• All for the Game: Neil comes from a physically abusive family, and flees from his father, who is a serial killer. At the start of the series, Neil is deeply depressed. He sees no hope in his future, and believes that it's too dangerous to trust anyone. Gradually, he learns to trust and let others in, making friends with many of his teammates.
  • Best Friends Father by Devon McCormack: Eric suffers from PTSD and works through his trauma, with much help from his lover Jesse.
  • Isaac Asimov's "Breeds There a Man...?": Dr Ralson is the mental patient, a physicist who is Driven to Suicide, but instead of following the story from his perspective, we see the efforts of the people around him to help him overcome the urge to self-harm and continue developing force fields for the American government during the Cold War.
  • Break is about a teenager, Jonah, who is on a mission to break all his bones as a form of self-harm and taking the whole "a broken bone grows back stronger" thing too seriously. His self-destructive spiral worsens and worsens until he's eventually entered into teenage psychiatric care. When he starts getting better, though, he discovers that his deteriorating physical health might get in the way first.
  • In The Case Files of Jeweler Richard, Seigi and Richard both undergo long processes of recovering from PTSD and depression, although Richard's is mostly in backstory.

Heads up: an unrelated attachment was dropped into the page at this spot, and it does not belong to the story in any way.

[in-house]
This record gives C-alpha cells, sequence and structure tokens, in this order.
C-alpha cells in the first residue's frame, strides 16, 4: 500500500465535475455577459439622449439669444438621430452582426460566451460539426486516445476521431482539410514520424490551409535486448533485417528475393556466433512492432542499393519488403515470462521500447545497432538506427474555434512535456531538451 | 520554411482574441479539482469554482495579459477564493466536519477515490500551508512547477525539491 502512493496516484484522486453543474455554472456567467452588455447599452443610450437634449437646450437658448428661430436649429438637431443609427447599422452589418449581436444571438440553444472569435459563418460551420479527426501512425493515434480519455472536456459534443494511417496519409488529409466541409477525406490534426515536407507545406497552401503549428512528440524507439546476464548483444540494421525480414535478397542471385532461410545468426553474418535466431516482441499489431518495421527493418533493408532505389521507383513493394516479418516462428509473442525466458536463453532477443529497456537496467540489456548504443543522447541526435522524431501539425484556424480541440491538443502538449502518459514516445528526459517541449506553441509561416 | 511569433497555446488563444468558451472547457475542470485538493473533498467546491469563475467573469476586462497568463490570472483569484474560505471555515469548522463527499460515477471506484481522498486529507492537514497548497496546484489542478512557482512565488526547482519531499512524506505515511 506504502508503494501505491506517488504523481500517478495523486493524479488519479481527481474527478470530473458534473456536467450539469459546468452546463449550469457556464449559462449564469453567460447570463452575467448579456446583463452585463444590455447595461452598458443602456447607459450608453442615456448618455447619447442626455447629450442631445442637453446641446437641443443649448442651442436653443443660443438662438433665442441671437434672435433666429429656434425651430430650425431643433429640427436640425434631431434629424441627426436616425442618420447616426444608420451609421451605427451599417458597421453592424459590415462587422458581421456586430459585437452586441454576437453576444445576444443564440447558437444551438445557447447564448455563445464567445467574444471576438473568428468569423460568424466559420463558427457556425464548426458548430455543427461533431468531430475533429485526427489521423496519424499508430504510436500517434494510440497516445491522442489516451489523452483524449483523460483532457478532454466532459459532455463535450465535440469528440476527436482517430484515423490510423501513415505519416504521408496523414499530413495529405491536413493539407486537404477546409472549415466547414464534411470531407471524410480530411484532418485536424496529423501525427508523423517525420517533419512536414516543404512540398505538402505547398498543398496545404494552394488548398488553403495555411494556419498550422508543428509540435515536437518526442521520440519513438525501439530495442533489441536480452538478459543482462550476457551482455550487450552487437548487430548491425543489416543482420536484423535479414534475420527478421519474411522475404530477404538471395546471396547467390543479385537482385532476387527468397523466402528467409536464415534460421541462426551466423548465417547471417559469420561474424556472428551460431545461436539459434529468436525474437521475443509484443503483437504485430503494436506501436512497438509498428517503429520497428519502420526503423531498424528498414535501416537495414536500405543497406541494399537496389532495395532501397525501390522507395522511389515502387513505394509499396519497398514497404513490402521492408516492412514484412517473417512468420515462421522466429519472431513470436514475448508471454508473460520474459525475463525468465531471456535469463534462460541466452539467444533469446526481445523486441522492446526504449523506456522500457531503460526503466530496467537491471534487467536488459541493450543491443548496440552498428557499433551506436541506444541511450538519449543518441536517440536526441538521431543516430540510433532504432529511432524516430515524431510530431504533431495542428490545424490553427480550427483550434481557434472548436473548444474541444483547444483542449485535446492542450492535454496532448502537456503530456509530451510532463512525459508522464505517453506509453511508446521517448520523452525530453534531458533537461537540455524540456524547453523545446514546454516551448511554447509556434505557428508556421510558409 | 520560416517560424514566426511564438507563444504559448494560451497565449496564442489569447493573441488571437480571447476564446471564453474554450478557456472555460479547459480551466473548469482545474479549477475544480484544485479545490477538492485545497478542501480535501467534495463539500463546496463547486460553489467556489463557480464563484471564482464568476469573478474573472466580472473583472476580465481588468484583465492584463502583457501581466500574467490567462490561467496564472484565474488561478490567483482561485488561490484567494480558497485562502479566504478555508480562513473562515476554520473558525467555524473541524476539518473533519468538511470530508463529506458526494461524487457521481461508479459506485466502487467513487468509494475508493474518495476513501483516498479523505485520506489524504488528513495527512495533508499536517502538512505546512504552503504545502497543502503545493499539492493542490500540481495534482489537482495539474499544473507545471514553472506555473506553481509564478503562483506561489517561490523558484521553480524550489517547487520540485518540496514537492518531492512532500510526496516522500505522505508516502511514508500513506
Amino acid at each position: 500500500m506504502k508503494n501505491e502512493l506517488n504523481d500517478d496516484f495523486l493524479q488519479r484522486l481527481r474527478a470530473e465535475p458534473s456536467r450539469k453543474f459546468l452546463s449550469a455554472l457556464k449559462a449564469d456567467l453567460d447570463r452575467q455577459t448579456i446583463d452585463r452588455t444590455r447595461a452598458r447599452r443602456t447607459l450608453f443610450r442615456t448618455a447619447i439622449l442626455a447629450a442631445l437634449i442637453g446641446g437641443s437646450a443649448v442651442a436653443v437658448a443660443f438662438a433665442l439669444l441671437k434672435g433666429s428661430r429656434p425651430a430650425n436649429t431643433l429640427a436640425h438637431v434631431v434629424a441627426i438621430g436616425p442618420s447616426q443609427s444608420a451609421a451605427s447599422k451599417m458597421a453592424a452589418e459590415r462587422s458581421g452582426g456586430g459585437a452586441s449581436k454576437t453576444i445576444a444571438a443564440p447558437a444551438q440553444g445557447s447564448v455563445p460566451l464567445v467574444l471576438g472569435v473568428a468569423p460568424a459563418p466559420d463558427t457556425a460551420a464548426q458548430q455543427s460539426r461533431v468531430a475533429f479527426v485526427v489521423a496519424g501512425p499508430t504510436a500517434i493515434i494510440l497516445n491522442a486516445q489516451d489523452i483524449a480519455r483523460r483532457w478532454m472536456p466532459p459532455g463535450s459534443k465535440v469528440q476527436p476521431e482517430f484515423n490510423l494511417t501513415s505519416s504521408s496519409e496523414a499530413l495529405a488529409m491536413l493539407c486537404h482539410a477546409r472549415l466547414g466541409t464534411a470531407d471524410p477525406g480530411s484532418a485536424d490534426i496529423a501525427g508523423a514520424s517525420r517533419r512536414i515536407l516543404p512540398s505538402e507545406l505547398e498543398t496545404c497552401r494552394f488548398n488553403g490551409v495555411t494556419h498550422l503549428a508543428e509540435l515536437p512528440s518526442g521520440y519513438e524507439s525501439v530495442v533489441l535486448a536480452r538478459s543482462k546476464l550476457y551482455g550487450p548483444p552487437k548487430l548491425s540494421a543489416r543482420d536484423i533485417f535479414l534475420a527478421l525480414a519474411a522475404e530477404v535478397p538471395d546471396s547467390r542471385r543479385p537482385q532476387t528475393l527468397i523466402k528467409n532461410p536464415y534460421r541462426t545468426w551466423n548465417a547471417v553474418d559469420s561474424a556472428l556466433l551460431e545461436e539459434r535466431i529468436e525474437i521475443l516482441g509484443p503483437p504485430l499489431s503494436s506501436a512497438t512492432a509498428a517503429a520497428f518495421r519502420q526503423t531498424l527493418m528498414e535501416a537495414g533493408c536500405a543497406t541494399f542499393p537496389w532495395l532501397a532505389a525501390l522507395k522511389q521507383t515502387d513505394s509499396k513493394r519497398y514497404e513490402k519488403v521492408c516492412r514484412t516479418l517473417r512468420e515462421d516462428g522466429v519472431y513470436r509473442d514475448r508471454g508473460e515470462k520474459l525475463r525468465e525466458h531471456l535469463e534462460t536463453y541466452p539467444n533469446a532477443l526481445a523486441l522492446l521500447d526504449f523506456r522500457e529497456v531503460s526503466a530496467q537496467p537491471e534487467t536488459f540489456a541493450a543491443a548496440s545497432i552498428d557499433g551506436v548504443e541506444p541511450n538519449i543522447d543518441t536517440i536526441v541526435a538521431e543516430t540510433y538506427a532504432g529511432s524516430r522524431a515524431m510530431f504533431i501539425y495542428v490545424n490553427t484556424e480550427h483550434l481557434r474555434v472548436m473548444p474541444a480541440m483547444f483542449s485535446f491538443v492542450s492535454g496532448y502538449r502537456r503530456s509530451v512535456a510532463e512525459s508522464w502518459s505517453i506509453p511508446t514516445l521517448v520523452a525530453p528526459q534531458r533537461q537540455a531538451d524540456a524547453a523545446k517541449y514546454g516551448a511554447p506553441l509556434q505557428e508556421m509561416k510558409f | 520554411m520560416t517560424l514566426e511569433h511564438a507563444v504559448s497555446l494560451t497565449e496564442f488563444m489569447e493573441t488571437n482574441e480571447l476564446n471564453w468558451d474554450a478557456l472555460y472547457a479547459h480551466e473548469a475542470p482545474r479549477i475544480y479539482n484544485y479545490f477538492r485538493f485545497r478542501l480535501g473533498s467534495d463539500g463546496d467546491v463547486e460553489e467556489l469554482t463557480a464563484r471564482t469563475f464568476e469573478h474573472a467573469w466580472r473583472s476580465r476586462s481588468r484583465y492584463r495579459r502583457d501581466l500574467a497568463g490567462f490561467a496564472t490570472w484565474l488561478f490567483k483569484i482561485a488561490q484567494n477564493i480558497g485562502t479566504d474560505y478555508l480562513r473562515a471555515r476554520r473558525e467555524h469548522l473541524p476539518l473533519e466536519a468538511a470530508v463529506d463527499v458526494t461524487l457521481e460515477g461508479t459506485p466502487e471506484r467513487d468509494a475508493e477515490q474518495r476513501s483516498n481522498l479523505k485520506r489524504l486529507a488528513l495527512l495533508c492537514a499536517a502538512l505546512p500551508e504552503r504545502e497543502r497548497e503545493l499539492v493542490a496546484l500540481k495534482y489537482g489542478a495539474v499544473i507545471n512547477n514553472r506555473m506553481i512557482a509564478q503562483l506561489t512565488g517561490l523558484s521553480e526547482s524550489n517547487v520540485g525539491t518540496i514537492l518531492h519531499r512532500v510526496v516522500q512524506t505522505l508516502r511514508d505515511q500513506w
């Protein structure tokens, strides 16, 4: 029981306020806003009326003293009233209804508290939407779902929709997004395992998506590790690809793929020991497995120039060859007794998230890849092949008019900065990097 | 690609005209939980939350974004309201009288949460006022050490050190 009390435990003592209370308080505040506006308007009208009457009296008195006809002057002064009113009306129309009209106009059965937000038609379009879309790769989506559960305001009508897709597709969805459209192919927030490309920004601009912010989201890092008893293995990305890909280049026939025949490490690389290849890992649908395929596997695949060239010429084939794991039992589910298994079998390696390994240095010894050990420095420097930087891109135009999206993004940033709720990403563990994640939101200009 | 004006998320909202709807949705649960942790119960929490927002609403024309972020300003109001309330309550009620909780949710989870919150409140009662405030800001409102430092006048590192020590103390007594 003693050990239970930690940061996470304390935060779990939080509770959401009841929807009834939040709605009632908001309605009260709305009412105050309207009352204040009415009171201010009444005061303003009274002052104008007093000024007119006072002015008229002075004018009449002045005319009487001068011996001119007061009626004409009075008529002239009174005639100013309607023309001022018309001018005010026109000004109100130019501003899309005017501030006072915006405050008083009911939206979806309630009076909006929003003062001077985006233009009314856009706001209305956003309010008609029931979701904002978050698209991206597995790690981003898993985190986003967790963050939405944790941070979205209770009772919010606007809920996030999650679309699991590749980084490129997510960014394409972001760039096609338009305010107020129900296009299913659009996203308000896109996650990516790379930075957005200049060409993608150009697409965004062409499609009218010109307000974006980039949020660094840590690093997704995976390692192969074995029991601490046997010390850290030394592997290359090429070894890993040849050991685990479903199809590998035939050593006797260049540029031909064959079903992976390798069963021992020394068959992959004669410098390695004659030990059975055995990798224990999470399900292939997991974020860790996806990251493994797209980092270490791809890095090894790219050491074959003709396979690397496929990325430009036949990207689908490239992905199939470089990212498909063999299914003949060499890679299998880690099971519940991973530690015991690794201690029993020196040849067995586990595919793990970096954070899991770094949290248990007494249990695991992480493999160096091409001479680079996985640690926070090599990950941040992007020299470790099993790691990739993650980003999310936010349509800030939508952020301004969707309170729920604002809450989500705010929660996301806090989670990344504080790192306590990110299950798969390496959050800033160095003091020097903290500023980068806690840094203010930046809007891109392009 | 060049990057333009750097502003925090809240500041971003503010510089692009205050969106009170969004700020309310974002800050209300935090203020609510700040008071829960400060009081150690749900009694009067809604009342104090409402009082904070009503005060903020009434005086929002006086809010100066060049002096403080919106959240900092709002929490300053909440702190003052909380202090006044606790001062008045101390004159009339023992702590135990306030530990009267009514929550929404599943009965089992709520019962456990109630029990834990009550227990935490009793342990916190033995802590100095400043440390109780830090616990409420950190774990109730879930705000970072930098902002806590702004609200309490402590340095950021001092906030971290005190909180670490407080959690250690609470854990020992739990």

• Seigi winds up in anger management therapy after the events of volume six and is still struggling with suicidal ideation by volume ten.
    • Richard wound up on sleeping pills and running off to Sri Lanka after his fiancee broke off their engagement, and slowly pieced himself back together with the help of his mentor, Saul.
    • Henry also has a bit of a recovery arc after the matter of a family Spiteful Will is resolved, as the stress it took on his family has been lifted. This happens mostly off-page.
  • It's Kind of a Funny Story is about Craig, a suicidal teen, who becomes enrolled in an adult psychiatric floor and makes steps towards recovery by the end.
  • Fat Kid Rules the World is about a depressed, friendless obese teenage boy who meets a Kurt Cobain lookalike and joins his band. Over the course of the book, he opens his horizons and becomes more sociable.
  • A large portion of Harry Potter and the Order of the Phoenix is Harry dealing with PTSD from witnessing Cedric's death and nearly being killed by Voldemort at the end of the previous year.
  • In The Stormlight Archive, the new Knights Radiant are all marked by trauma. This was necessary for their powers first to manifest, but their growth as Radiants is framed against their Character Development as they learn to cope with their problems.
  • In "Joey: A 'Mechanical Boy'", originally published in The '50s, a boy develops autism because of his refrigerator mother, then gradually reconnects with his emotions and makes a full recovery.

    Live-Action TV 
  • Crazy Ex-Girlfriend:
    • After two and a half seasons of Crazy Ex-Girlfriend playing Rebecca's mental issues for dark comedy, she finally starts putting effort into improving her mental state after surviving a suicide attempt, including getting diagnosed with borderline personality disorder, taking her therapy seriously, going to a support group, and trying to cut romance out of her life — with mixed results.
    • Season 2 opens with the reveal that, immediately after the season 1 finale, Greg was picked up for drunk driving. While a lot of his recovery happened off-screen between seasons, when he reappears he's still in the process of overcoming his alcoholism, and it ultimately leads to him finally making the decision he's known is best for him all along: leaving West Covina to study at Emory. By the time he returns in season 4, he is much healthier and more well-adjusted.